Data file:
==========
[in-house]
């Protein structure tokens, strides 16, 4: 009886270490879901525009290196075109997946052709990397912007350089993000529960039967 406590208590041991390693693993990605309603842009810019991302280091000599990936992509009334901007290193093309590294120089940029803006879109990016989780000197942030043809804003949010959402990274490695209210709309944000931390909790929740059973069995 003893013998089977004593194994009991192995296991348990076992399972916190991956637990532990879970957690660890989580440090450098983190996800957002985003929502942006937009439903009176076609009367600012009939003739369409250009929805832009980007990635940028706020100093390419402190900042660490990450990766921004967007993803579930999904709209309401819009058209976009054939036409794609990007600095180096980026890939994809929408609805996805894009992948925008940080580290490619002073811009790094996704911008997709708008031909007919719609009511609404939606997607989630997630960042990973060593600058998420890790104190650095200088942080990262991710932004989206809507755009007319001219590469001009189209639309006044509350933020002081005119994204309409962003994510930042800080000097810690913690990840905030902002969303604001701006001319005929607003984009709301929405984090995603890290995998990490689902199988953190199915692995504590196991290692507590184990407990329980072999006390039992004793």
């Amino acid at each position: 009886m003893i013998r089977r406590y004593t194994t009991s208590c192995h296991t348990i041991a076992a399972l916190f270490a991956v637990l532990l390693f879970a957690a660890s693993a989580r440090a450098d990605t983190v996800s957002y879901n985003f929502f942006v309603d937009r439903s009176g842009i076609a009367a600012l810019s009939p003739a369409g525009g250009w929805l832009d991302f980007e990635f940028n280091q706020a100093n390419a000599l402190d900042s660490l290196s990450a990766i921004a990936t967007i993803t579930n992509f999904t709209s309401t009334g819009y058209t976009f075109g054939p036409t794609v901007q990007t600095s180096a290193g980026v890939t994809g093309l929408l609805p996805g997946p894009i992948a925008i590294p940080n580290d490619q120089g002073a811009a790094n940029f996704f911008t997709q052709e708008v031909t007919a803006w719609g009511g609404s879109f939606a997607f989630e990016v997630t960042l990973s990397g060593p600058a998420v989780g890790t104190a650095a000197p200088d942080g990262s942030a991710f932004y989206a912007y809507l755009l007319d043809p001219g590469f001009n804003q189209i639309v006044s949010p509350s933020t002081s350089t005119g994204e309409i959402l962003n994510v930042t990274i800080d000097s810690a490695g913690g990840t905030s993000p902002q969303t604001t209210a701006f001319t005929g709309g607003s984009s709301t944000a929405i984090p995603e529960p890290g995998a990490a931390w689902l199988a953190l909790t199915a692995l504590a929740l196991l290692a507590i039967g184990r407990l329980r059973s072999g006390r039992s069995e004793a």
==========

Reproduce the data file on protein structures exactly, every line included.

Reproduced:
[in-house]
């Protein structure tokens, strides 16, 4: 009886270490879901525009290196075109997946052709990397912007350089993000529960039967 406590208590041991390693693993990605309603842009810019991302280091000599990936992509009334901007290193093309590294120089940029803006879109990016989780000197942030043809804003949010959402990274490695209210709309944000931390909790929740059973069995 003893013998089977004593194994009991192995296991348990076992399972916190991956637990532990879970957690660890989580440090450098983190996800957002985003929502942006937009439903009176076609009367600012009939003739369409250009929805832009980007990635940028706020100093390419402190900042660490990450990766921004967007993803579930999904709209309401819009058209976009054939036409794609990007600095180096980026890939994809929408609805996805894009992948925008940080580290490619002073811009790094996704911008997709708008031909007919719609009511609404939606997607989630997630960042990973060593600058998420890790104190650095200088942080990262991710932004989206809507755009007319001219590469001009189209639309006044509350933020002081005119994204309409962003994510930042800080000097810690913690990840905030902002969303604001701006001319005929607003984009709301929405984090995603890290995998990490689902199988953190199915692995504590196991290692507590184990407990329980072999006390039992004793």
């Amino acid at each position: 009886m003893i013998r089977r406590y004593t194994t009991s208590c192995h296991t348990i041991a076992a399972l916190f270490a991956v637990l532990l390693f879970a957690a660890s693993a989580r440090a450098d990605t983190v996800s957002y879901n985003f929502f942006v309603d937009r439903s009176g842009i076609a009367a600012l810019s009939p003739a369409g525009g250009w929805l832009d991302f980007e990635f940028n280091q706020a100093n390419a000599l402190d900042s660490l290196s990450a990766i921004a990936t967007i993803t579930n992509f999904t709209s309401t009334g819009y058209t976009f075109g054939p036409t794609v901007q990007t600095s180096a290193g980026v890939t994809g093309l929408l609805p996805g997946p894009i992948a925008i590294p940080n580290d490619q120089g002073a811009a790094n940029f996704f911008t997709q052709e708008v031909t007919a803006w719609g009511g609404s879109f939606a997607f989630e990016v997630t960042l990973s990397g060593p600058a998420v989780g890790t104190a650095a000197p200088d942080g990262s942030a991710f932004y989206a912007y809507l755009l007319d043809p001219g590469f001009n804003q189209i639309v006044s949010p509350s933020t002081s350089t005119g994204e309409i959402l962003n994510v930042t990274i800080d000097s810690a490695g913690g990840t905030s993000p902002q969303t604001t209210a701006f001319t005929g709309g607003s984009s709301t944000a929405i984090p995603e529960p890290g995998a990490a931390w689902l199988a953190l909790t199915a692995l504590a929740l196991l290692a507590i039967g184990r407990l329980r059973s072999g006390r039992s069995e004793a």